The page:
photo books offers a fascinating and subjective view of bicycle design
from the past few decades. In German and English with 451 photos by
renowned Viennese photographer Bernhard Angerer, with a comprehen
sive glossary, technical information, and time line. The foreword was
written by British fashion designer Paul Smith. Co-editions have also been
published in five other countries: Germany, USA, Holland, Italy, and the
Czech Republic. The total circulation is currently 34,000.
Riding a bicycle is a way of life; the ultimate form of environmentallyfriendly locomotion has entered the zeitgeist and become a fashion statement. This homage to extraordinary masterpieces of engineering art from
more than 90 years celebrates a general fascination with the two-wheeler
and its technical innovations. The main section of Cyclepedia offers
a detailed presentation of ca. 100 bicycles. The tightly woven display of
model and brand portraits in the categories racing bike, mountain bike,
city bike, childrens bike, single-speed, tandem, folding bike, touring bike,
transport bike, and curiosities allows every reader and bicycle enthusiast
to take their own, personal approach.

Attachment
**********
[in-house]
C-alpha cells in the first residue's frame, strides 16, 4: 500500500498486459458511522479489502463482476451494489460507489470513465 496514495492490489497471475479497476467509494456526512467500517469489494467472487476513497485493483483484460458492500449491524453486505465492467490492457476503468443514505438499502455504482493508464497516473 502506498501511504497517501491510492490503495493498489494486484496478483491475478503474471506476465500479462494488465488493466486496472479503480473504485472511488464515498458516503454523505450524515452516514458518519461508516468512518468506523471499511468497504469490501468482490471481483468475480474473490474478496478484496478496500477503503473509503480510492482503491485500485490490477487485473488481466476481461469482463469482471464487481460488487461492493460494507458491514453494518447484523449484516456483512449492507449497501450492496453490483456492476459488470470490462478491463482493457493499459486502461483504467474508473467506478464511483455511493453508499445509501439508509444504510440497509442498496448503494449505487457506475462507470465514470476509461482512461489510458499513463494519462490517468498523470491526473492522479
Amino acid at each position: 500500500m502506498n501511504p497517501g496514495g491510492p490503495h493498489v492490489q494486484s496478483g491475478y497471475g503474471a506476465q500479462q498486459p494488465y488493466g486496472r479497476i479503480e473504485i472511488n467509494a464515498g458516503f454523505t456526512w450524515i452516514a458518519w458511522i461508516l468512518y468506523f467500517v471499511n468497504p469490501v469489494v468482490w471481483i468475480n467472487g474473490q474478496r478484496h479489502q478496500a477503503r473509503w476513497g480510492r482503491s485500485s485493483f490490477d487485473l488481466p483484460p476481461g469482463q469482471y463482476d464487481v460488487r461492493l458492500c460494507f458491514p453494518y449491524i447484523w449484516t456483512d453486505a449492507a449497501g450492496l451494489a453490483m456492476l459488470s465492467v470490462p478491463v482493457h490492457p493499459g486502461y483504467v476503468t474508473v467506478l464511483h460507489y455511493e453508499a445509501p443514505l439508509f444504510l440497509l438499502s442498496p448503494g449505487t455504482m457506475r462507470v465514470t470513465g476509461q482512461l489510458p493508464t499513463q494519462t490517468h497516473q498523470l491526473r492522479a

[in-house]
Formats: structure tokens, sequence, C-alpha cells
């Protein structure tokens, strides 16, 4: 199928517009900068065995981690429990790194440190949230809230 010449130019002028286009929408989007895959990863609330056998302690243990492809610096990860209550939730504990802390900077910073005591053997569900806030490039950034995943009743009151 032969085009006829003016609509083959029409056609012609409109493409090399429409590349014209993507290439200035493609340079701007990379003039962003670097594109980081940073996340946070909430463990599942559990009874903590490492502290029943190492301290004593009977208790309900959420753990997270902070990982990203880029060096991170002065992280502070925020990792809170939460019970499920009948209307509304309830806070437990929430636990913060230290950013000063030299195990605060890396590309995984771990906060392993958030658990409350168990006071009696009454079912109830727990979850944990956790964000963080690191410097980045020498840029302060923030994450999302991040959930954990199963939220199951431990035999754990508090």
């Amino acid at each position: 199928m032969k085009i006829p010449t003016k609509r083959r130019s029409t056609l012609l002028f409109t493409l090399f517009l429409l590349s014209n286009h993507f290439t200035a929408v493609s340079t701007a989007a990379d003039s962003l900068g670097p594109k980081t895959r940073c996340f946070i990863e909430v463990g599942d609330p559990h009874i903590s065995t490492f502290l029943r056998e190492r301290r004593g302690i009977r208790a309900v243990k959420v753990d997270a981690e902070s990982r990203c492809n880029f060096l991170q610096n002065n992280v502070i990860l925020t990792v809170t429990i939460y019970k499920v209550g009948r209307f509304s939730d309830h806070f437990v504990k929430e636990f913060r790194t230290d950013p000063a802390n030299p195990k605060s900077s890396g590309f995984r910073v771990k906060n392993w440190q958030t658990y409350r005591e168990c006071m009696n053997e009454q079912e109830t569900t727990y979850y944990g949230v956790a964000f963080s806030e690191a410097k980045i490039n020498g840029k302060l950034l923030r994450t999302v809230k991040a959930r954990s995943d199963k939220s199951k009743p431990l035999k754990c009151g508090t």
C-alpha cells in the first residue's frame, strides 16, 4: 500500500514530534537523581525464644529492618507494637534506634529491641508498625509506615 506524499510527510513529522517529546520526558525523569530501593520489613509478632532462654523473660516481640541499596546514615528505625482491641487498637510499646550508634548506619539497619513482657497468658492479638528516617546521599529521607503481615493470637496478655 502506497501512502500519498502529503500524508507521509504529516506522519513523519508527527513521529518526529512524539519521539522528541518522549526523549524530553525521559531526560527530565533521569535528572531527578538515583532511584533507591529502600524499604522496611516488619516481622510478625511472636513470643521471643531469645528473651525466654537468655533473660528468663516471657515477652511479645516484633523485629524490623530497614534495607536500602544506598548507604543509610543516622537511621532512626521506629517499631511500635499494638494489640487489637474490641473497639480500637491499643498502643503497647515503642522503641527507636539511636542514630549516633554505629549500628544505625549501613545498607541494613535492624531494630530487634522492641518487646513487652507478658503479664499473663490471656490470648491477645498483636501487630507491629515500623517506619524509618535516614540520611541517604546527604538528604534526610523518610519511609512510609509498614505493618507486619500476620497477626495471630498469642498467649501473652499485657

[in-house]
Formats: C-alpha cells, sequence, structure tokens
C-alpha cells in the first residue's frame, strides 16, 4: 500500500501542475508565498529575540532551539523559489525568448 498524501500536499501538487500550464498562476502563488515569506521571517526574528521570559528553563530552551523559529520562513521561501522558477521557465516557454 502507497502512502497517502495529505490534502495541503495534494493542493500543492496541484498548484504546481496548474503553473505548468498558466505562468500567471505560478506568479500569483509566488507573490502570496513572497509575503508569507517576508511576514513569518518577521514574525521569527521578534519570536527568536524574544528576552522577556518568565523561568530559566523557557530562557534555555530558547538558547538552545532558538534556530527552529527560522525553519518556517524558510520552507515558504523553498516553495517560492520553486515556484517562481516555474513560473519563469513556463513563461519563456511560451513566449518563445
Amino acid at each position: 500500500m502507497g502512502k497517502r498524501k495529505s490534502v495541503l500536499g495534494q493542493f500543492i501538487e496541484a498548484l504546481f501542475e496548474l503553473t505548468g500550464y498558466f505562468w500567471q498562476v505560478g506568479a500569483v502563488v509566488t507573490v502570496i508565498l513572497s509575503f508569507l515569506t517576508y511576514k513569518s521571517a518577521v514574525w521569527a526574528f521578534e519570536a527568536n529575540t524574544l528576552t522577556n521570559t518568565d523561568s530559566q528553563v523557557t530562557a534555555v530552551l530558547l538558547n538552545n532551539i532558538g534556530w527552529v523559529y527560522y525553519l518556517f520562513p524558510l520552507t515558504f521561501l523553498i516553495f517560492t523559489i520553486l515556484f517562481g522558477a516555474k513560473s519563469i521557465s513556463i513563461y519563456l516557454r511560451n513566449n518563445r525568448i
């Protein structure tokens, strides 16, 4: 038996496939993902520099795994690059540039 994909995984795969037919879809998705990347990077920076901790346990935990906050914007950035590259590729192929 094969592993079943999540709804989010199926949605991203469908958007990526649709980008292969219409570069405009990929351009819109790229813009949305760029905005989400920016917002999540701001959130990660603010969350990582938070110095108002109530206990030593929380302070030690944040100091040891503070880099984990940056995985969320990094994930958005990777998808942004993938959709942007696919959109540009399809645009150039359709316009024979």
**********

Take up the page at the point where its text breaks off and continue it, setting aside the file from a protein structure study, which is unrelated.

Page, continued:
Brands: Friday, Biria, BMW, Brompton, Caminargent, Cannondale,
Cinetica, Cycles Hirondelle, Diamant, Gazelle, Gebrder Heidemann,
Hercules, Hase Spezialrder, Katakura, Kirk, Kthke, Masi, Mercier, One
Off, Peka, Rabeneick, Riese & Mller, Sachs, Schauff, Slingshot, Trussardi,
Vialle, Winora, Zeus and others.

Informations about zu Cyclepedia


A Tour of Iconic Bicycle Designs
Hardcover: 224 pages
Publisher: Thames & Hudson (14 Mar 2011)
ISBN-10: 0500515581
ISBN-13: 978-0500515587

Modernes Fahrraddesign
Gebundene Ausgabe: 224 Seiten
Verlag: Dumont Buchverlag;
Auflage: 1 (17. Februar 2011)
ISBN-10: 3832193499
ISBN-13: 978-3832193492

Photos: Bernhard Angerer


Paul Smith
Michael Embacher
Martin Strubreiter
Michael Zappe

A Century of Iconic Bicycle Design
Hardcover: 224 pages
Publisher: Chronicle Books (September 15, 2011)
ISBN-10: 1452101671
ISBN-13: 978-1452101675
het ultieme fietsboek. 90 jaar modern fietsontwerp
uitvoering gebonden: 224 pag.
Uitgever: Fontaine Uitgevers B.V. (Februari 2011)
ISBN-10: 9072975081
ISBN-13: 978-9072975089
icone e design della biciclette
Rilegato: 224 pagine
Editore: L''IPPOCAMPO. (Gennaio 2011)
ISBN-10: 8896968321
ISBN-13: 9788896968321
90 let modernho designu jzdnch kol
Viazan Kniha: 224 Strn
Vydavatel: Slovart. (Janur 2011)
ISBN-10: 9788073914349
ISBN-13: 978-80-7391-434-9

About the photographer

About the guest authors

Bernhard Angerer, born 1958 in St. Plten, finished his diploma as a photographer at the Graphischen Bundes-Lehr- und Versuchsanstalt. Since 1985